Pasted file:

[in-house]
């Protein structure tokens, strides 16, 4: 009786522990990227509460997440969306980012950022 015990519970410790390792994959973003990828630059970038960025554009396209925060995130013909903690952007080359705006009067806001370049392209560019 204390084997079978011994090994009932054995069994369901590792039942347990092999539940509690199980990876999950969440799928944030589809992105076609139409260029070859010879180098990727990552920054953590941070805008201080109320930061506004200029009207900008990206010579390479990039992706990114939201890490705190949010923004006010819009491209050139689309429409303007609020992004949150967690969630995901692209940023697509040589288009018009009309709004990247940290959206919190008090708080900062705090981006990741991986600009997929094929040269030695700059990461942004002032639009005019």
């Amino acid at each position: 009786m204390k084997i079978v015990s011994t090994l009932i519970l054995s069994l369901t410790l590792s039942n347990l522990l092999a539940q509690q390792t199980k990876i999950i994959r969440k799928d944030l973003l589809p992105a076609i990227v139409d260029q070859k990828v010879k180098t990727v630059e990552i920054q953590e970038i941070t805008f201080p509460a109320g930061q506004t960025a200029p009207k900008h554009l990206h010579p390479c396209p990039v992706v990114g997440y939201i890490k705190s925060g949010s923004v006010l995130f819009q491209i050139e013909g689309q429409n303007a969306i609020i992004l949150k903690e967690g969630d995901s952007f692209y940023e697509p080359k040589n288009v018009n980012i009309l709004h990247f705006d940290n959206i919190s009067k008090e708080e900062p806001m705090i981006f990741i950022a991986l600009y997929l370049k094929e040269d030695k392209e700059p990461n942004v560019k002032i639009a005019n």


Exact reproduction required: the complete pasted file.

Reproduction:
[in-house]
């Protein structure tokens, strides 16, 4: 009786522990990227509460997440969306980012950022 015990519970410790390792994959973003990828630059970038960025554009396209925060995130013909903690952007080359705006009067806001370049392209560019 204390084997079978011994090994009932054995069994369901590792039942347990092999539940509690199980990876999950969440799928944030589809992105076609139409260029070859010879180098990727990552920054953590941070805008201080109320930061506004200029009207900008990206010579390479990039992706990114939201890490705190949010923004006010819009491209050139689309429409303007609020992004949150967690969630995901692209940023697509040589288009018009009309709004990247940290959206919190008090708080900062705090981006990741991986600009997929094929040269030695700059990461942004002032639009005019």
């Amino acid at each position: 009786m204390k084997i079978v015990s011994t090994l009932i519970l054995s069994l369901t410790l590792s039942n347990l522990l092999a539940q509690q390792t199980k990876i999950i994959r969440k799928d944030l973003l589809p992105a076609i990227v139409d260029q070859k990828v010879k180098t990727v630059e990552i920054q953590e970038i941070t805008f201080p509460a109320g930061q506004t960025a200029p009207k900008h554009l990206h010579p390479c396209p990039v992706v990114g997440y939201i890490k705190s925060g949010s923004v006010l995130f819009q491209i050139e013909g689309q429409n303007a969306i609020i992004l949150k903690e967690g969630d995901s952007f692209y940023e697509p080359k040589n288009v018009n980012i009309l709004h990247f705006d940290n959206i919190s009067k008090e708080e900062p806001m705090i981006f990741i950022a991986l600009y997929l370049k094929e040269d030695k392209e700059p990461n942004v560019k002032i639009a005019n």